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January 14, 2013

On the Microsoft front ...

Well, on the Microsoft side of things, a couple of areas are becoming a bit clearer. Not much, but a bit.

At the National Retail Federation (NRF) Annual Convention & Expo in New York, Microsoft issued a press release entitled "Microsoft Delivers Windows Embedded 8 Handheld for Enterprise Handheld Devices." That title is a bit misleading as those handhelds, prototypes of which were shown by Motorola Solutions, are not available yet, and Microsoft won't even release the Windows Embedded 8 Handheld SDK until later this year. However, after having stranded the vertical and industrial market with the by now very obsolete Windows Embedded Handheld (nee Windows Mobile 6.5) for a good couple of years, at least now it looks like Microsoft will offer a vertical market version of Windows Phone 8 for all those who want a handheld with a Microsoft OS on it instead of Android.

There will, of course, not be an upgrade path from Windows Mobile/Embedded Handheld to Windows Embedded 8 Handheld, just as there wasn't one from Windows Mobile to Windows Phone 7, or from Windows Phone 7/7.5 to Windows Phone 8. Still, at least having the prospect of soon getting an up-to-date mini Windows OS that's reasonably compatible with Windows 8 itself should be a huge relief to all those rugged handheld manufacturers who've been under increasing pressure of offering Android-based devices. Then again, Microsoft once again pre-announcing a product that doesn't even ship its SDK yet will also further perpetuate the uncertain vertical market handheld OS status quo, and likely lead to more customers deciding to simply get readily available consumer smartphones instead of waiting for the vertical market smoke to clear.

On the tablet side, we have the, by most accounts, less than stellar reception of Windows 8. Microsoft will likely correct the situation with Windows 8 over time, but as far as tablets go, it's pretty easy to draw some preliminary conclusions: Like, no matter how good the Windows Surface RT tablet hardware was/is, without being able to run what most people will consider "Windows" for many years to come, Windows RT is simply not going to fly. If the Metro interface were a runaway hit and there were tons of Metro apps, perhaps. But as is, anyone who needs to use any "legacy" Windows software is out of luck with Windows RT. So it's a Windows CE situation all over again: Windows RT must not be too powerful or else it'll eat into Windows 8 marketshare. And there can't be a perception that ARM-based tablets are capable of running "real" Windows, or else there'd be no reason to spend a lot more for Intel-based tablet.

Posted by conradb212 at 06:11 PM | Comments (0)

January 04, 2013

Big changes at General Dynamics Itronix

Eagle-eyed RuggedPCReview readers may have noticed something missing from the front page of our site: the General Dynamics Itronix logo in the site sponsor column. Yes, for the first time since the launch of RuggedPCReview, Itronix is not among our sponsors anymore. That's sad as Itronix was our first sponsor, and prior to that we had covered all those rugged Itronix GoBooks and other rugged mobile devices in Pen Computing Magazine since the mid-1990s.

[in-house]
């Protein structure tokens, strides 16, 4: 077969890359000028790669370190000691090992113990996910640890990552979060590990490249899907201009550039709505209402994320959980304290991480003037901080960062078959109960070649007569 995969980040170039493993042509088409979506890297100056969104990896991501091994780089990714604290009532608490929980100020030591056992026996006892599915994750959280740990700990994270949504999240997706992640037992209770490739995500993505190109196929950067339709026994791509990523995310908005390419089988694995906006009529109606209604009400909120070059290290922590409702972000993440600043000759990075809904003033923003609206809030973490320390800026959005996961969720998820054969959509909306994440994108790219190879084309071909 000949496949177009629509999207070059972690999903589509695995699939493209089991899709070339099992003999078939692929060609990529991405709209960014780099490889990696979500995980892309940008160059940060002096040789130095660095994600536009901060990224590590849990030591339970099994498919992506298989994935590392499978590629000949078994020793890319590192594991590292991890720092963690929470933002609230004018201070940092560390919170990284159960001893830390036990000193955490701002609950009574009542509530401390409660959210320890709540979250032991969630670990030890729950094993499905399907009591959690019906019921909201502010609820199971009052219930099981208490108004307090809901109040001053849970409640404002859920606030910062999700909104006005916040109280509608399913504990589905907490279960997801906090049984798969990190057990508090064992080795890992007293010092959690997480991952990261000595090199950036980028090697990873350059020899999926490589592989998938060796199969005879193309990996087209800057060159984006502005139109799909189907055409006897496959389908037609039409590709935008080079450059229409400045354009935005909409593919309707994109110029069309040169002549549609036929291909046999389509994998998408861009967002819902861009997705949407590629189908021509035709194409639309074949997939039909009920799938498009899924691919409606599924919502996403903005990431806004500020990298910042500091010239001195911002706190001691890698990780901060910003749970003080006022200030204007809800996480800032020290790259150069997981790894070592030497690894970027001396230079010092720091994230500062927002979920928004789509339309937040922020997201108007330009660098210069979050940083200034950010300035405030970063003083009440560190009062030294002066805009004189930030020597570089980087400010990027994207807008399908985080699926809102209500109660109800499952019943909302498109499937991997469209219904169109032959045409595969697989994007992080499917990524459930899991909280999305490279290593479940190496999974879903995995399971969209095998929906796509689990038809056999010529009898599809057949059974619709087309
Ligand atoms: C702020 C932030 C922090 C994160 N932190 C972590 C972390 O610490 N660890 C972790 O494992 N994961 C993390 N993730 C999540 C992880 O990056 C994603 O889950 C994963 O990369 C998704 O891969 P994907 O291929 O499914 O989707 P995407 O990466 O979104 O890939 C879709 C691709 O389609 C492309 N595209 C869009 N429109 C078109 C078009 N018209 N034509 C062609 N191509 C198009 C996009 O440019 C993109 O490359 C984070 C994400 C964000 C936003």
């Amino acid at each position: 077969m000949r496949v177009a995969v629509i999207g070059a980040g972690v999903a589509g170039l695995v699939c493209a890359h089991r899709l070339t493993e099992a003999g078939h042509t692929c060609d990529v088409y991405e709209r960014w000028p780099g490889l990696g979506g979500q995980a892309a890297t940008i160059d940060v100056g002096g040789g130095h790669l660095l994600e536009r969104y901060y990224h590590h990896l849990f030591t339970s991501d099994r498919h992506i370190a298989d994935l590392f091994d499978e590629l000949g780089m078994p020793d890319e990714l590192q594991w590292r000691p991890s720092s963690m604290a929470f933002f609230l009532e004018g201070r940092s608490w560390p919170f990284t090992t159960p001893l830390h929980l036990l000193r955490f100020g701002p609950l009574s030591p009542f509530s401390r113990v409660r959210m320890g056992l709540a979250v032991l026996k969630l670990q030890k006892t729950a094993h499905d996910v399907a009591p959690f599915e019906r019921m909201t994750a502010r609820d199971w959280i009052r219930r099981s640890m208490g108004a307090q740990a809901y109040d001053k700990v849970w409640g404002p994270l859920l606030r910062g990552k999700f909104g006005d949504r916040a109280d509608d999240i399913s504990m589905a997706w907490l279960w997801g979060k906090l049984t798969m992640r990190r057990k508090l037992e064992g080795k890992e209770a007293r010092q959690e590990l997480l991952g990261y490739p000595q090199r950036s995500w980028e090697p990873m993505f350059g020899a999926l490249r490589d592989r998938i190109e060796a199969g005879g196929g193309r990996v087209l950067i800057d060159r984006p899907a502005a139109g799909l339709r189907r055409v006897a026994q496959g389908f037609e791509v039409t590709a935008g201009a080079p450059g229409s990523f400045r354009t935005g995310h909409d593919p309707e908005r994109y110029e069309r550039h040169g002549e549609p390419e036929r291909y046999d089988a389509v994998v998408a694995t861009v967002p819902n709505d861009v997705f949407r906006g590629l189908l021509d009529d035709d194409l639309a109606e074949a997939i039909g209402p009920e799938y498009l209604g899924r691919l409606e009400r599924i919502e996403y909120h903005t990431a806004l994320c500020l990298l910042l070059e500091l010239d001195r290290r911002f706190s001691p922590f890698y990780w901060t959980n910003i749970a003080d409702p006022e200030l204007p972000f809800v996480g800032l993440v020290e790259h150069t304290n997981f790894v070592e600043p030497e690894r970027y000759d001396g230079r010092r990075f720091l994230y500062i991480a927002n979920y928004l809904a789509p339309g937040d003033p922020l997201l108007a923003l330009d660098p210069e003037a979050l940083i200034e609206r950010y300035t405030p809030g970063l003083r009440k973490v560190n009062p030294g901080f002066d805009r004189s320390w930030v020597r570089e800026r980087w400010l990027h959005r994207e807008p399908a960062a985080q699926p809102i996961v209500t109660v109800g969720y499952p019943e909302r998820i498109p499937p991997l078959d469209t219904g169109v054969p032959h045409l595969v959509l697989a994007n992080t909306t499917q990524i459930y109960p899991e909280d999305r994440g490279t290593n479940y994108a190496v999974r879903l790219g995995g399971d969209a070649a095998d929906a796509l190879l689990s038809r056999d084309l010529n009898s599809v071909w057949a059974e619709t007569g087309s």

What happened? We're not sure, but an email exchange with Doug Petteway, General Dynamics C4 Systems director of product management and marketing yielded that the company is "restructuring its portfolio of rugged products to focus more on high value targeted solutions rather than the mass commodity market" and that while they'll continue selling the GD6000, GD8000 and GD8200 rugged notebooks through early 2013, the entire rest of the lineup of Itronix rugged mobile computing products is discontinued.

Petteway made the following statement:

"At General Dynamics C4 Systems, we have a set of core capabilities that we are leveraging aggressively to expand and grow in key markets. To maximize our potential for success, we must continually assess and refine our portfolio, investing in critical gap-filling capabilities that enable us to deliver highly relevant “must-have” solutions while also phasing out offerings that are no longer in high demand, freeing up valuable investment resources.

After in-depth market research and analysis, we have determined that it is in the best interests of our company, customers and partners to phase out a number of our General Dynamics Itronix rugged computing products. This decision may affect the solutions customers buy from us today. Please know that General Dynamics C4 Systems’ management team wants to assure you that our customer needs remain our first priority.

As always, customer satisfaction is paramount and we will continue to ensure our customers receive the service and support in full accordance with our warranty commitments.

We remain focused on being an industry leader with proven, high value communications, computing, security and mobility solutions for our customers.

Additional announcements will be made in the near future."

That doesn't sound very good, and not having all those rugged Itronix notebooks and tablets available anymore is a big loss. We wish Itronix all the best, whatever course General Dynamics has in mind for them.

Posted by conradb212 at 12:06 AM | Comments (0)